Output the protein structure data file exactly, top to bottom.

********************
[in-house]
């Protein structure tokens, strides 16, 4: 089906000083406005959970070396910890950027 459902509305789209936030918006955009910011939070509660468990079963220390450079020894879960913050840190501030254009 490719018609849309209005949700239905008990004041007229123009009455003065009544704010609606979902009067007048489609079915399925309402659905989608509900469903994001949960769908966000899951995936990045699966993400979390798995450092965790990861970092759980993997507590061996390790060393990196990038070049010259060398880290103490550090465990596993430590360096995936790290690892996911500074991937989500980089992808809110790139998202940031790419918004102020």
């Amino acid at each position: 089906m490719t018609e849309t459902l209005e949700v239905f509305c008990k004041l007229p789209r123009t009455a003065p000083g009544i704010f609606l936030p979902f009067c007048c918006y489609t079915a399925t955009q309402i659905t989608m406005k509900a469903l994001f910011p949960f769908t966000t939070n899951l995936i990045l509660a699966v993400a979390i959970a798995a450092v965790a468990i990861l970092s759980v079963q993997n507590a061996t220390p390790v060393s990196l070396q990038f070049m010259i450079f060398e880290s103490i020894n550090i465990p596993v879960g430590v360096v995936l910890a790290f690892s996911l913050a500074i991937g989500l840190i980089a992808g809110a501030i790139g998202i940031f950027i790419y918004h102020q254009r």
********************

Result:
[in-house]
């Protein structure tokens, strides 16, 4: 089906000083406005959970070396910890950027 459902509305789209936030918006955009910011939070509660468990079963220390450079020894879960913050840190501030254009 490719018609849309209005949700239905008990004041007229123009009455003065009544704010609606979902009067007048489609079915399925309402659905989608509900469903994001949960769908966000899951995936990045699966993400979390798995450092965790990861970092759980993997507590061996390790060393990196990038070049010259060398880290103490550090465990596993430590360096995936790290690892996911500074991937989500980089992808809110790139998202940031790419918004102020």
């Amino acid at each position: 089906m490719t018609e849309t459902l209005e949700v239905f509305c008990k004041l007229p789209r123009t009455a003065p000083g009544i704010f609606l936030p979902f009067c007048c918006y489609t079915a399925t955009q309402i659905t989608m406005k509900a469903l994001f910011p949960f769908t966000t939070n899951l995936i990045l509660a699966v993400a979390i959970a798995a450092v965790a468990i990861l970092s759980v079963q993997n507590a061996t220390p390790v060393s990196l070396q990038f070049m010259i450079f060398e880290s103490i020894n550090i465990p596993v879960g430590v360096v995936l910890a790290f690892s996911l913050a500074i991937g989500l840190i980089a992808g809110a501030i790139g998202i940031f950027i790419y918004h102020q254009r």